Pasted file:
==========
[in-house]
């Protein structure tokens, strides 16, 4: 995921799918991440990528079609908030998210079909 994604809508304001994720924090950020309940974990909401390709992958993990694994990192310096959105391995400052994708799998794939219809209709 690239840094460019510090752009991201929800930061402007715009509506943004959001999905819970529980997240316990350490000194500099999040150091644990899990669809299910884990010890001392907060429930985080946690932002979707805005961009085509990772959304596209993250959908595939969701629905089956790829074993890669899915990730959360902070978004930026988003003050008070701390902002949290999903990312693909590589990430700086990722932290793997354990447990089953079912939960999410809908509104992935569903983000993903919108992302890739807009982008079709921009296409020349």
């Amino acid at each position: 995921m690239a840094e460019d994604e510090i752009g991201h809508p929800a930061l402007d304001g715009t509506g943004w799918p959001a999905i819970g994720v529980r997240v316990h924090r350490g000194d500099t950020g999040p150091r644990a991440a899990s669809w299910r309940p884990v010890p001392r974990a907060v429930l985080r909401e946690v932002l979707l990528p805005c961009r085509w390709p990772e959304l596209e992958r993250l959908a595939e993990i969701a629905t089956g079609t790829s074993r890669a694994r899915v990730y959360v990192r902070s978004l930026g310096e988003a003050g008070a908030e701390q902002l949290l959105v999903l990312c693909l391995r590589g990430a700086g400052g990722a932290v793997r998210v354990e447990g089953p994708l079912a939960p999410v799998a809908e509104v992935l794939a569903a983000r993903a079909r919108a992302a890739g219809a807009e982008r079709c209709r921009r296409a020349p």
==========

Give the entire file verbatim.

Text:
[in-house]
């Protein structure tokens, strides 16, 4: 995921799918991440990528079609908030998210079909 994604809508304001994720924090950020309940974990909401390709992958993990694994990192310096959105391995400052994708799998794939219809209709 690239840094460019510090752009991201929800930061402007715009509506943004959001999905819970529980997240316990350490000194500099999040150091644990899990669809299910884990010890001392907060429930985080946690932002979707805005961009085509990772959304596209993250959908595939969701629905089956790829074993890669899915990730959360902070978004930026988003003050008070701390902002949290999903990312693909590589990430700086990722932290793997354990447990089953079912939960999410809908509104992935569903983000993903919108992302890739807009982008079709921009296409020349």
């Amino acid at each position: 995921m690239a840094e460019d994604e510090i752009g991201h809508p929800a930061l402007d304001g715009t509506g943004w799918p959001a999905i819970g994720v529980r997240v316990h924090r350490g000194d500099t950020g999040p150091r644990a991440a899990s669809w299910r309940p884990v010890p001392r974990a907060v429930l985080r909401e946690v932002l979707l990528p805005c961009r085509w390709p990772e959304l596209e992958r993250l959908a595939e993990i969701a629905t089956g079609t790829s074993r890669a694994r899915v990730y959360v990192r902070s978004l930026g310096e988003a003050g008070a908030e701390q902002l949290l959105v999903l990312c693909l391995r590589g990430a700086g400052g990722a932290v793997r998210v354990e447990g089953p994708l079912a939960p999410v799998a809908e509104v992935l794939a569903a983000r993903a079909r919108a992302a890739g219809a807009e982008r079709c209709r921009r296409a020349p």